Reality Check: Millennials’ Financial Status

As the end of 2016 is approaching, most people are reviewing their To-Do lists for this past year. New Year’s resolutions are being prepared; but before we make them, we should first have a reality check. Not to underestimate the importance of other aspects of each individual's life, but the financial status of Millennials is at the top of the list to be reviewed. So let’s examine the pros and cons of the lifestyle of the largest demographic in the world from the aspect of finances. Here are the biggest mistakes that this generation is making financially, with a few tips and tricks about how to avoid them or make their consequences less severe.

Savings are small to non-existent

The generation that has seen it all – from the financial crash to the rise of individuals who have become billionaires overnight – seems to be uninterested in planning for its future financial security. Only a very small percentage of Millennials even has a savings account. According to surveys, 23 percent of the younger part of the Millennials generation, aged between 18 and 24, do not have a savings account. And the situation is quite similar with the older members of this demographic where 18 percent also do not have a savings account. So, do you see yourself in these numbers? If so, here is an easy fix. Get to the apps store and download Digit – an automatic savings app that will do the math for you and help you to invest your money wisely so you don’t have to work when you are in your 70s.

Rents are sky-high!

Now this generation is always taking it to the extreme. A large portion of Millennials are still living with their parents, and we will catch up on that issue later on, but the rest of the young adults are living on their own while spending way too much on rent. In San Francisco, according to research, young people are paying 79 percentage of their income for rent. Now this may sound like a price most of us are willing to pay for independence, but numbers don’t lie, and experts stated years ago that you shouldn’t pay more than 30 percentage of your income for housing. If you are one of the Millennials who refuse to live at home with your family there is an easy solution for your problem. Get some roommates! You can split the rent while not compromising on your location. Because we all know Millennials want their homes to be in the center of the action.

Avoiding the stock market

Let’s be real: how many Millennials do you know who are investing money in the stock market? I personally don’t know any. In the digital era it may seem a bit old-fashioned, but investments in the stock market are usually a solid ground for retirement plans. Four in five Millennials, however, are not investing or considering investments in the stock market. This demographic is more than willing to trust an app with their money, but due to the fact that multiple financial crises have occurred during their lifetimes, trust in the stock market is not high. If you are willing to take a chance and try to earn some money the old-fashioned way, make sure to check out Acorns  or/and Robinhood.

That’s pretty much it. Now I am sure it is quite safe to say that most Millennials are doing great considering their age and the circumstances they are living in. It is time therefore to give you an overview of the other side – all the things Millennials do that make sense from the financial point of view. So scroll down and give yourself a tap on the shoulder if you have these habits.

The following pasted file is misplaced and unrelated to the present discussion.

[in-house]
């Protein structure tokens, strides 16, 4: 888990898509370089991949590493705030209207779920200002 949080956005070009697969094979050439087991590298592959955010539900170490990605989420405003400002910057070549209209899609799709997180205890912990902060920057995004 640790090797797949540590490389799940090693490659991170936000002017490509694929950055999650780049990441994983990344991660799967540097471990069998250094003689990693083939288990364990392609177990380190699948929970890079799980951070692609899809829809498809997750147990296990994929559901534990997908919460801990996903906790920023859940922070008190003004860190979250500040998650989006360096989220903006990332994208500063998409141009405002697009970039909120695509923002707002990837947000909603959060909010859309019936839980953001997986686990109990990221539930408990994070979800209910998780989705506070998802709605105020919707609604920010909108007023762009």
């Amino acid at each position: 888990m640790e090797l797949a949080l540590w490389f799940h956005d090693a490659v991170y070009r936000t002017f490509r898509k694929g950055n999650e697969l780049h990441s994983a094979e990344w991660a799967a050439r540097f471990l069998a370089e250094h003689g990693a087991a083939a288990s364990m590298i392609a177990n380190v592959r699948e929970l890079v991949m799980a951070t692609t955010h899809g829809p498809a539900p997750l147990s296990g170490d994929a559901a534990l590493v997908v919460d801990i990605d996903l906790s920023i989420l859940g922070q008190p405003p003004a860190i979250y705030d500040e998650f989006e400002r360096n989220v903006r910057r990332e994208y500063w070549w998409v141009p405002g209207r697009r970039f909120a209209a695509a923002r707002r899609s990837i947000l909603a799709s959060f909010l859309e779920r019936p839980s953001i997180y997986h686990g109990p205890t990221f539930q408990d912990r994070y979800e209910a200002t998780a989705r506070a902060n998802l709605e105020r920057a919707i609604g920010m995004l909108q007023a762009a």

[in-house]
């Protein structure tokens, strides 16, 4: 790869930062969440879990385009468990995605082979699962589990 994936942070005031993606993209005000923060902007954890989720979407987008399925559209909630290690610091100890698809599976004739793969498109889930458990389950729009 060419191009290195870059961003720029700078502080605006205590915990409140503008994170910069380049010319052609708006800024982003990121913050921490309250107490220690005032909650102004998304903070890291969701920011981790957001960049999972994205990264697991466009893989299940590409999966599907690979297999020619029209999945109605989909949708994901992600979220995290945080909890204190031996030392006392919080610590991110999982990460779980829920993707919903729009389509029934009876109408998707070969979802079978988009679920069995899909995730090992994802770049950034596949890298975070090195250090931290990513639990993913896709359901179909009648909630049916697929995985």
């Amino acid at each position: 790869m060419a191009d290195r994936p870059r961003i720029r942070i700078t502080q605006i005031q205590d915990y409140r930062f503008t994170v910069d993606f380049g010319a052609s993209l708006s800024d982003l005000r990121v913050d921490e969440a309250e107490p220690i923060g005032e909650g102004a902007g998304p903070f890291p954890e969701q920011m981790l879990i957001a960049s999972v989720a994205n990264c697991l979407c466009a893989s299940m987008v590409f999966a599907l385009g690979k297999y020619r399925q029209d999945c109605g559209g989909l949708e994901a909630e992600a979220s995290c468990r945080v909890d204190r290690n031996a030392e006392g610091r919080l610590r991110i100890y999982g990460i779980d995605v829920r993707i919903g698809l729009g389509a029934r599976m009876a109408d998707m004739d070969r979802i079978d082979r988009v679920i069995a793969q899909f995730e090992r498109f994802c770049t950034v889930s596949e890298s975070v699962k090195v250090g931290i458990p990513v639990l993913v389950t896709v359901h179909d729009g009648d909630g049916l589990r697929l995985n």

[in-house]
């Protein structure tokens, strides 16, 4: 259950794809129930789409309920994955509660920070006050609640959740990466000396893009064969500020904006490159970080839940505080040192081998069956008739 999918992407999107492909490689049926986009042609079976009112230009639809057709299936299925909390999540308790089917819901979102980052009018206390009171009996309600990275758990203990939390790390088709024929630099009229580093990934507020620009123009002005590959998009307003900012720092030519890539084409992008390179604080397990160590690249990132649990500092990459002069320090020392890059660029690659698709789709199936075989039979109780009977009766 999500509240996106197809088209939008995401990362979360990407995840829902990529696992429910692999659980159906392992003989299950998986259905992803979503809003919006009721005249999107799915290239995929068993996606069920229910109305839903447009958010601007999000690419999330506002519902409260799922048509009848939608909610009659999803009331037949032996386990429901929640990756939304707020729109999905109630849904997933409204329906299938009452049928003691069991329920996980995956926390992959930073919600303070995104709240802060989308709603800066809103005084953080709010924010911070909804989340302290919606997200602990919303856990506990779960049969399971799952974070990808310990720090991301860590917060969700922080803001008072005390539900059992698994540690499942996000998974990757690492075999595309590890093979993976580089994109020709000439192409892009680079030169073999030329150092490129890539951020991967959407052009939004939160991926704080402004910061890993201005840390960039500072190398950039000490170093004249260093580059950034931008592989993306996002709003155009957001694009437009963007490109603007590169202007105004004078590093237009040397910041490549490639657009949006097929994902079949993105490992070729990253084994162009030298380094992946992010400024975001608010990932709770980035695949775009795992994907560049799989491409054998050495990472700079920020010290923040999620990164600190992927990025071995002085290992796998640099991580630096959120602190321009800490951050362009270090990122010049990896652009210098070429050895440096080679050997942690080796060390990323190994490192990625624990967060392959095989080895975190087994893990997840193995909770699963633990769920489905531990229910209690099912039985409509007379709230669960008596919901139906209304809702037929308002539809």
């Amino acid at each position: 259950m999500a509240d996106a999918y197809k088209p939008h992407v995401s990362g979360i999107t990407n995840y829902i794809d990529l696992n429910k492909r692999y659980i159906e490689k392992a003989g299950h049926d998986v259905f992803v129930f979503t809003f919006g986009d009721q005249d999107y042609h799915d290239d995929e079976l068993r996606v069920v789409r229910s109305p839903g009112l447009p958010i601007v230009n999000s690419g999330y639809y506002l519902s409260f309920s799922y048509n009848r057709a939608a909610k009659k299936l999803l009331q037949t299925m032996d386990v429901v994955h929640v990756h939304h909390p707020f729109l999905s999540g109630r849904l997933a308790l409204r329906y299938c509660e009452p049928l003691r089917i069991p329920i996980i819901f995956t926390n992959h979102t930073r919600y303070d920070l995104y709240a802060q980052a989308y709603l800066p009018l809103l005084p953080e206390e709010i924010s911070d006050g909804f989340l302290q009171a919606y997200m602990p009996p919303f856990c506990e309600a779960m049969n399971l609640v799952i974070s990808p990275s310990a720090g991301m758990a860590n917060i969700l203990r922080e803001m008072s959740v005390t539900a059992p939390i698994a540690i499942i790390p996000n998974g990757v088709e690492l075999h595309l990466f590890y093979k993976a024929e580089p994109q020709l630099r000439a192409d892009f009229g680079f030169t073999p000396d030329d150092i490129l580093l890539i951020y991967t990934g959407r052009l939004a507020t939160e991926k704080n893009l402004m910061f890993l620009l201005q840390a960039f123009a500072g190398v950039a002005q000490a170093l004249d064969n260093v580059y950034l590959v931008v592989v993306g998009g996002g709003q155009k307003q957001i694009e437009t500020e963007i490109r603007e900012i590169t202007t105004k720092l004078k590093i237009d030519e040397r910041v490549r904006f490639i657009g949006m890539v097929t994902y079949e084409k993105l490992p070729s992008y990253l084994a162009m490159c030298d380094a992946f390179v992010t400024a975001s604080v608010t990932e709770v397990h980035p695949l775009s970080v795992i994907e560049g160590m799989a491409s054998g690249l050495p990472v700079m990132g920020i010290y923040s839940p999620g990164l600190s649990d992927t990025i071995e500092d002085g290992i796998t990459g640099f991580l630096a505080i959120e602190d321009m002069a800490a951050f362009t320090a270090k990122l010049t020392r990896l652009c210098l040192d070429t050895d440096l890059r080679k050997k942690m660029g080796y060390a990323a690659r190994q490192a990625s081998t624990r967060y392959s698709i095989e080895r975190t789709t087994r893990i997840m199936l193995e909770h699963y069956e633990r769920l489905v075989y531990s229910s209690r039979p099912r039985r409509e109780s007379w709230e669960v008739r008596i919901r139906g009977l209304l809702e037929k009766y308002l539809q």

Investing in education

Yes, we have heard it all before: education has never been so expensive, student loans are a burden, university degrees do not pay off. But let’s take a step back and look at the overall situation. Yes, the labour market is crowded with highly educated young people who are unemployed, but on the other hand it is evident that the youth of today have recognized the value of education. And if you say there is too much student loan debt, we agree, but most people are willing to shoulder the burden in order to provide a better future for themselves and their families. So way to go Millennials: education is a smart investment!

Owning cars is so overrated

Yes, our parents see a car as a necessity, but living in the modern world today means you have so many – and better – alternatives to car ownership. According to research, Millennials are 29 percent less likely to buy a car than generation X. Cars cost money and have to be maintained, and you have to consider the cost of parking, tickets, or other penalties you will have to pay if you don’t follow the law. When you are a Millennial and you are living in the center, you really don’t need a car and everything that comes along with it. This demographic is quit determined to use transportation services that are essentially cheap, and we couldn’t agree more with their decision.

Living at home with parents

Last but certainly not least! This is one of the major successes this generation has accomplished: breaking the stereotype that you need to move out as soon as you can and start living on your own. Now we have nothing against living on your own, but in the present day, with the cost of rent off the charts and incomes so insecure, one has to question the price of independent living. Most Millennials are willing to stay with their parents despite reaching adulthood. Their savings are increasing this way, and they are ensuring a brighter future for themselves. So congratulations, Millennials, this has been a year full of smart decisions from a financial point of view. Keep up the good work.

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